But at present, he said, the town council business “is so tainted with politics and personalities and agenda, people trying to do secret cabals to move their pet projects through… it’s like the worst kind of novel about Boston politics. That’s not how we should be doing business down here.”

Mr. Klimm, who was born and raised in Barnstable, has a long track record of service to the town. While in college, he served as an elected town meeting member. In 1981, he said, at the age of 25, he became the youngest selectman ever elected in the town.

He served as selectman until 1987, when he became regional director of the Massachusetts Housing Partnership. In 1991, he was elected to the state House of Representatives, where he represented Barnstable constituents until 1998.

He then worked at the Cape Cod Chamber of Commerce until late 1999, when he was appointed Barnstable Town Manager.

In the June 24 edition of Mr. Klimm’s weekly e-mail newsletter, he wrote, “At the Thursday town council meeting, the council supported a change in my contract to have me leave this position on September 30th.

“I knew from the day I took the job of town manager there was a limit to my tenure. I have enjoyed the last 12 years as your town manager serving in the very town in which I was born and raised.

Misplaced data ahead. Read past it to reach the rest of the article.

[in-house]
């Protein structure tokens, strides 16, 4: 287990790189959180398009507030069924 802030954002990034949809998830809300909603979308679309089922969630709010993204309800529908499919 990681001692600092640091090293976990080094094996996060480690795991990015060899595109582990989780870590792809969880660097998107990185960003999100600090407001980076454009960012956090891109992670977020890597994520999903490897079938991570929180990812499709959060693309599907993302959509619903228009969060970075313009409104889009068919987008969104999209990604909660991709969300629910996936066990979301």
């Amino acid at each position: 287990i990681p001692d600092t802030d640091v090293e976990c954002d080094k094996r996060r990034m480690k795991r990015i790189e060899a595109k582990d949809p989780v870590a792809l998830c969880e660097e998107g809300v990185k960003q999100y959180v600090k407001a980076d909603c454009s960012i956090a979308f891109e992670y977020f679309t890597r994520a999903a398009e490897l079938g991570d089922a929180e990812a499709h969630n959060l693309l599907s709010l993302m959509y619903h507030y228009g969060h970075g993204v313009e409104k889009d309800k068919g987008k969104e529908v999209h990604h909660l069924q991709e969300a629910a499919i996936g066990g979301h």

“I do not know how to thank a staff that is second to none or so many of you who continue to volunteer your time and energy to Barnstable,” he wrote. “I am proud of Barnstable and all that has been accomplished over the years. I remain confident that our town employees and our residents will continue to push forward and accomplish great things in the years to come.”

1 Responses to "Council Decision On Mr. Klimm’s Contract Draws Strong Reactions"

  1. The Town Councilors, representing the people of their district, establish the goals of the Town Manager. They do not micro-manage the town. If their dispeasure with Mr. Kimm is due to his not attempting to achieve the estabished goals, they have the grounds for rebuking him or to request his termination. However, I have not read of a single specific issue in which Mr. Kimm has not met their expectations, only vague, ambiguous assertions that they have not been happy with their relationship or that Mr Kimm has become "tired". If the councilors expect the people of the town to support their efforts to cancel his contract, they need to be very specific about where they believe he has not met the goals set by the entire town council, not just each councilors individual desires. Terminating Mr Kimm's contract for such ambiguous reasons wil make any prospective candidate for a new Town Manager very wary of accepting the job under the present discord.